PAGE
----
The treatment-induced neuropathy in my feet isnít going to go away, and I feel like Iím walking barefoot on gravel, but itís manageable with the help of a cane. My appetite comes and goes, Iíve lost weight, but my bowels are back to normal. (Yeah, yeah, TMI.) Drinking lots of water keeps my at-risk kidneys afloat. (Thatís two-thirds of a pun: P.U.)

My new primary doctor thinks I should be seeing an oncologist, but I see no reason to do that. All they can do is run some expensive tests and tell me that the myeloma is advancing. Duh! Between Medicare and my Teachersí Union-negotiated medical insurance, Big Pharma and the Cancer Industry have taken in about a half-million dollars on me. Thatís more than enough, too much even, and to think of those without insurance who went bankrupt and/or died is to feed my anger over the U.S. model of sickness as fodder for private enterprise instead of health care being a basic human right.

An attitude of gratitude: it seems true that you get back what you put out, and an attitude of gratitude seems to bring out really good stuff from others. For which I am grateful. An example: While I was still in Arizona and Kaitlin was in California working to make our new home, which weíve named Rubyís Rest, ready. I went to a local hospital to try to obtain some records she had been unsuccessful in having sent to her doctor. I had tried through the hospitalís website and was referred to an out-of-state phone number where I was told I just had to fill out a form and take it to the hospital. So I did.

I had not been at that hospital for 3-1/2 years and things had changed and I ended up walking a long way to the entrance which turned out was no longer the entrance. I walked further to find Administration, and was exhausted by the time I got there. The most walking Iíve done in the last 2-1/2 years is 100 steps to our mailbox and 100 steps back, with a rest stop in-between, and I used to be an avid hiker.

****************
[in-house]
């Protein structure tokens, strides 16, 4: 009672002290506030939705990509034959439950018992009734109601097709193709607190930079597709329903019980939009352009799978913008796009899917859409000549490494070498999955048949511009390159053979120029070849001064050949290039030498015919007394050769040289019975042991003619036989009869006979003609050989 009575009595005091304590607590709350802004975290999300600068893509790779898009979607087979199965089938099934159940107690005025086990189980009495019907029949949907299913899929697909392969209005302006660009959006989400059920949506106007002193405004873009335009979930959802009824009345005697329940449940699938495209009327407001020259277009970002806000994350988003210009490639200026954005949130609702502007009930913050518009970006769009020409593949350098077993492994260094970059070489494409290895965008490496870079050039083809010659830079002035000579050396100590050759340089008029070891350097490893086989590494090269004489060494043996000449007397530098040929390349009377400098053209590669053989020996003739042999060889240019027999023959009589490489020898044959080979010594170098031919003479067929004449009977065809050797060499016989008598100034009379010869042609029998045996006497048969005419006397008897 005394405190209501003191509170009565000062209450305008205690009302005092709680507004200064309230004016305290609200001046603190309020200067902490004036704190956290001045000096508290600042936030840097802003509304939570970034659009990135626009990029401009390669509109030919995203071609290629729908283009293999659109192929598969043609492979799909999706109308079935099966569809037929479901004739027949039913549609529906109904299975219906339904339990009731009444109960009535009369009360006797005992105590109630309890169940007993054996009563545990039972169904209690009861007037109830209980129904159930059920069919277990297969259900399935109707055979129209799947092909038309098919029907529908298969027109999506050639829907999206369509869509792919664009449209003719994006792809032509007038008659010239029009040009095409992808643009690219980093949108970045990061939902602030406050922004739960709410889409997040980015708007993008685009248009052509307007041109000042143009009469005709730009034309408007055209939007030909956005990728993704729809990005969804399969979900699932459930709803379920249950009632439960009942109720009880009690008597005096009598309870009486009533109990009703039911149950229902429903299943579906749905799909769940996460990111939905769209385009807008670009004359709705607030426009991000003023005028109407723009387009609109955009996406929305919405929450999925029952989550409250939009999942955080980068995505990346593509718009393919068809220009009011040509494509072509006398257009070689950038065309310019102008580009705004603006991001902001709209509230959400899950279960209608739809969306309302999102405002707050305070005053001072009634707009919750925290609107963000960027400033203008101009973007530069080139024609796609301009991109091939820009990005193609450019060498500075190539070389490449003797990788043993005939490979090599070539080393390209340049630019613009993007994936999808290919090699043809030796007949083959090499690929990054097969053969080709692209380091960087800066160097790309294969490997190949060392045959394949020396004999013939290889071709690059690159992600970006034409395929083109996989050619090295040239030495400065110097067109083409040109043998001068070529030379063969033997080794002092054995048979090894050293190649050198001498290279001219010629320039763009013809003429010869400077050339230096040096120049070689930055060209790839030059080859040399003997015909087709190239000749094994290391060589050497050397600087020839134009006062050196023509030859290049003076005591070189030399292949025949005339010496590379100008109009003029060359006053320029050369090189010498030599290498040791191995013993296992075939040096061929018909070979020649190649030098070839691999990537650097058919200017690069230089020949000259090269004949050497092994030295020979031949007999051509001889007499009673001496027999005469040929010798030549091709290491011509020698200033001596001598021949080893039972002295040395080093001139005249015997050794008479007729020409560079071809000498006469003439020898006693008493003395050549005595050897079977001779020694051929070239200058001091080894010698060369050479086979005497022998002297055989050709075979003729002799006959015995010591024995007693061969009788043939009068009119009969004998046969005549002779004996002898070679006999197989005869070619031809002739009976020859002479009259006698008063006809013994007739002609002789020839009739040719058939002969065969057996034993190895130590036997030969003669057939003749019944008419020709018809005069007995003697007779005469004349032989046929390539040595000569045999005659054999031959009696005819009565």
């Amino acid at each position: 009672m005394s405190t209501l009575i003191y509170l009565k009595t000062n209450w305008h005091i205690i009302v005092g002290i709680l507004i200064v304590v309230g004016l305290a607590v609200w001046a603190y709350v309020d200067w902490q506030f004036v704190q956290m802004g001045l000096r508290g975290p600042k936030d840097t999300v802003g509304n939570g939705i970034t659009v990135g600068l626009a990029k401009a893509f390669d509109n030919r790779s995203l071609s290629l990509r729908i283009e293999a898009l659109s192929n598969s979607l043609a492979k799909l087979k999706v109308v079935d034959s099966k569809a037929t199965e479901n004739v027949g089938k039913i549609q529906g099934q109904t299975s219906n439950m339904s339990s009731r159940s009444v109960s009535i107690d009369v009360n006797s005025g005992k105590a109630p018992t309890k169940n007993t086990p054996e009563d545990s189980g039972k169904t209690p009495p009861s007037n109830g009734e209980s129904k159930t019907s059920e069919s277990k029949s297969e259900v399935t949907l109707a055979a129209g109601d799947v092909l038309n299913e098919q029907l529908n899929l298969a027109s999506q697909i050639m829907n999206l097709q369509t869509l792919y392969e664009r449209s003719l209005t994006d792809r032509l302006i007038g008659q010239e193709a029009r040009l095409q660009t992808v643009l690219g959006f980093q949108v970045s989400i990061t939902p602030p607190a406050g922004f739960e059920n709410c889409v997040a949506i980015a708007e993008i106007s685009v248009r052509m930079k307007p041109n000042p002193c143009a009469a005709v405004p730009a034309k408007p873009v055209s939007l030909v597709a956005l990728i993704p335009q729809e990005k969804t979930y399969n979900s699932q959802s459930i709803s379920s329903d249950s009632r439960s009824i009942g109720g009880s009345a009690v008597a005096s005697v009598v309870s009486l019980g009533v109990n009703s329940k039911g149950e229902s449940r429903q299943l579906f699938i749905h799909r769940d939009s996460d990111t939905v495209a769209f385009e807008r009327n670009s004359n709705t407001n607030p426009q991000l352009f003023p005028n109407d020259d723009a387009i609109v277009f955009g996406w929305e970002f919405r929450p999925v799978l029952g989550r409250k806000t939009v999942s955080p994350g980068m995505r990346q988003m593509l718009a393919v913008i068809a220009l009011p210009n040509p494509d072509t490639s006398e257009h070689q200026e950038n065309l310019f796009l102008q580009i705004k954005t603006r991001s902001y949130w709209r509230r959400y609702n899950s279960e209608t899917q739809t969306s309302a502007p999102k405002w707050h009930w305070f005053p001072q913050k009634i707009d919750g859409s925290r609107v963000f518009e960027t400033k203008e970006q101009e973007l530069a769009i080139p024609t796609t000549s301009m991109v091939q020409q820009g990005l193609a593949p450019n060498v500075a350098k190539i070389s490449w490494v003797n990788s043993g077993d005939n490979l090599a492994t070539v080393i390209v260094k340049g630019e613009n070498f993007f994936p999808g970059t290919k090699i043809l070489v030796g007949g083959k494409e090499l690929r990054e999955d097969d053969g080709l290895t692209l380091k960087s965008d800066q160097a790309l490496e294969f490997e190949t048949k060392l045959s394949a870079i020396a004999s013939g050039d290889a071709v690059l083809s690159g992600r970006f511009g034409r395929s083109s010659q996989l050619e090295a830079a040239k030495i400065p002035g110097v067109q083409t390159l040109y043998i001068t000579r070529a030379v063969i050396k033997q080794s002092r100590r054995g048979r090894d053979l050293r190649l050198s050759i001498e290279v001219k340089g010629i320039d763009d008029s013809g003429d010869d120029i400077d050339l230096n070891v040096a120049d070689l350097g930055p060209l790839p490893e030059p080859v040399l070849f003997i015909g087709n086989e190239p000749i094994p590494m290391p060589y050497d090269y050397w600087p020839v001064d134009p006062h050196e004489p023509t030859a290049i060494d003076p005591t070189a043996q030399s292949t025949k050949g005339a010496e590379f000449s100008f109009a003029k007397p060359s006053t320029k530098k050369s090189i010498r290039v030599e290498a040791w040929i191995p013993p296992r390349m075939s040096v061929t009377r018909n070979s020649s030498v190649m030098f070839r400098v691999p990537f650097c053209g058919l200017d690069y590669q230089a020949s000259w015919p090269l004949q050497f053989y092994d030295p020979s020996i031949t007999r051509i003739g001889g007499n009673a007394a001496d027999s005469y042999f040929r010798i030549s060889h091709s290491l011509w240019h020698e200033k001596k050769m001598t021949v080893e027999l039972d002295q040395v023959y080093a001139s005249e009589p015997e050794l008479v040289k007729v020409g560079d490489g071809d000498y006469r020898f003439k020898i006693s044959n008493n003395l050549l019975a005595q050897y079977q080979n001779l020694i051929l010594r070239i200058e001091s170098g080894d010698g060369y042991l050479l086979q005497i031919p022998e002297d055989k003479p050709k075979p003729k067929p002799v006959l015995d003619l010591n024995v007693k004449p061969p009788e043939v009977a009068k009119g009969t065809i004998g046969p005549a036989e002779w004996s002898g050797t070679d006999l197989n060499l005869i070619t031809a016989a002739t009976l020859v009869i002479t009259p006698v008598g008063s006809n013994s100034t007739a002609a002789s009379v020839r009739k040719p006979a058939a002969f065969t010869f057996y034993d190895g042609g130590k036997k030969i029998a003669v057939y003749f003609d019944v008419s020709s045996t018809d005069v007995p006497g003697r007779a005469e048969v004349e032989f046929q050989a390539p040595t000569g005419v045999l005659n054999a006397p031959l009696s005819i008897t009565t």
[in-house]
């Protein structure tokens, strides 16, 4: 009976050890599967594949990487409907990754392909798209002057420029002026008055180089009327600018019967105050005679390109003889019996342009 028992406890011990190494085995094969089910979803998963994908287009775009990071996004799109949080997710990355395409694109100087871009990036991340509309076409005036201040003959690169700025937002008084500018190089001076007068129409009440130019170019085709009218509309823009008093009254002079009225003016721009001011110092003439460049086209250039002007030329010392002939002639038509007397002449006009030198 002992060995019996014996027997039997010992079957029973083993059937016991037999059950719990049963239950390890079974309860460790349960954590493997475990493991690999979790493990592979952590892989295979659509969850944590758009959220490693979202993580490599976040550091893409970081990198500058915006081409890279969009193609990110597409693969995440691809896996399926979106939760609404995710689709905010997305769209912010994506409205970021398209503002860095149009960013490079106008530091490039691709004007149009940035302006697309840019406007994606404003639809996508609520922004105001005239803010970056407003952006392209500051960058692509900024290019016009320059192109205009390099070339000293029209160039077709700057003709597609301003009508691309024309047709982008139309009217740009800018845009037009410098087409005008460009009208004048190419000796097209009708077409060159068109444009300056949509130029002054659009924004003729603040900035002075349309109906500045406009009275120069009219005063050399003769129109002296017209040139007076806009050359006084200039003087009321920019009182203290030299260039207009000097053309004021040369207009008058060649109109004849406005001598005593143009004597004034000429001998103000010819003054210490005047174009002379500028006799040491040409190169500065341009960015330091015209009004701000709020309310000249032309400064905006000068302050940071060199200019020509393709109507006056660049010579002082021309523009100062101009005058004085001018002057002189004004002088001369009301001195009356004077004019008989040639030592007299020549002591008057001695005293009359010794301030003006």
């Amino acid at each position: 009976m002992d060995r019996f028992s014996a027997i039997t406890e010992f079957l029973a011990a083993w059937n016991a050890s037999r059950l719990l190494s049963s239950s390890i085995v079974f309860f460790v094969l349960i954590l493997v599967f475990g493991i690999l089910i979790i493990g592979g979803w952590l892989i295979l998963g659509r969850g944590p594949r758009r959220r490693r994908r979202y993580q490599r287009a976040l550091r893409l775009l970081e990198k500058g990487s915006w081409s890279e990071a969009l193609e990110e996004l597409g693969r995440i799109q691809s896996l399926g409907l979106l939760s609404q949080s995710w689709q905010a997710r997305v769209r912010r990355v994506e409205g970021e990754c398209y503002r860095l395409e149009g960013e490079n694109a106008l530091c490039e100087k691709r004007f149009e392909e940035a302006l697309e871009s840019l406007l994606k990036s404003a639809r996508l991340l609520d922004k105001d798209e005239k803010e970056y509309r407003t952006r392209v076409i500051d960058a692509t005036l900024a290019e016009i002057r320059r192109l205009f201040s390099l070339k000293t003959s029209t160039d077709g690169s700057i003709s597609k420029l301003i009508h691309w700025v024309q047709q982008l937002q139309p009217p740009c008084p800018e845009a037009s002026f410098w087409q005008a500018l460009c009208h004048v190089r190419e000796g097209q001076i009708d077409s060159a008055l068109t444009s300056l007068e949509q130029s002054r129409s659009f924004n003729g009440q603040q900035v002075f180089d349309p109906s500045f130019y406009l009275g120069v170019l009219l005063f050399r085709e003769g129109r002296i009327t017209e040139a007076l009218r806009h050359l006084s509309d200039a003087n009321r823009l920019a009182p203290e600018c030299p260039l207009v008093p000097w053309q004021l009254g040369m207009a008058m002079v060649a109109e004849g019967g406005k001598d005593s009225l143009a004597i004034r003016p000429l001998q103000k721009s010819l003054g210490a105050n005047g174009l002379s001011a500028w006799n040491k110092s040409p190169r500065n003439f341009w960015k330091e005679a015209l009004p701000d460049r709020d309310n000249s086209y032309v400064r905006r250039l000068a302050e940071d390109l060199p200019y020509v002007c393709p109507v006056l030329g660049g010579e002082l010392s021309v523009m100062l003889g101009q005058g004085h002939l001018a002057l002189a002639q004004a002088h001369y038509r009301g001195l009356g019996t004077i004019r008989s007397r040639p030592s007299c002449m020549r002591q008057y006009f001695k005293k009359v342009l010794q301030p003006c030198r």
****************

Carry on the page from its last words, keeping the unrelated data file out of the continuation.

The young woman at the front Admin desk, Jasmine, saw my plight, found a wheelchair and wheeled me to Records, which produced them in minutes, and then wheeled me the long, long way back to my car; with intelligent conversation along the way. She accepted a hug as an expression of gratitude, and I later wrote a note to her bosses telling them how lucky they were to have her.

Another real treat: I was shopping in our local super market just before the holidays when suddenly there was singing, a mother and her young daughter happily singing ďDo Re MiĒ from The Sound of Music.  I joined them and we all smiled with joy, as did other shoppers.  I wish Peace on Earth were that easy.

I have much to be grateful for as I come to the end of my days: my amazing and loving Kaitlin, my son Erik, who has taught me much about love and forgiveness, Allan and Arnie and Mark who helped Kait create Rubyís Rest here in Julian as a safe and joyful place to live, Greg and Susan in Picture Rocks helping Kait get Wild Heart Ranch sale-ready, Richard at Storyhouse for sharing our stories, our dog Gus who is the embodiment of unconditional love no matter what, strangers who hold doors for me or offer to help carry packages, supermarket clerks who load groceries into my car, friends and family who stay in touch, many good people Iíve known over the years, amazing places Iíve gone, those days when the sun actually burns through the Cuyamaca Mountains drizzle-mist*, good books to read, good music to listen to, writingÖI could go on and on, and I probably will in Part 3. (To Be ContinuedÖhopefully)

*Cuyamaca is a First Peopleís word meaning ďrain above.Ē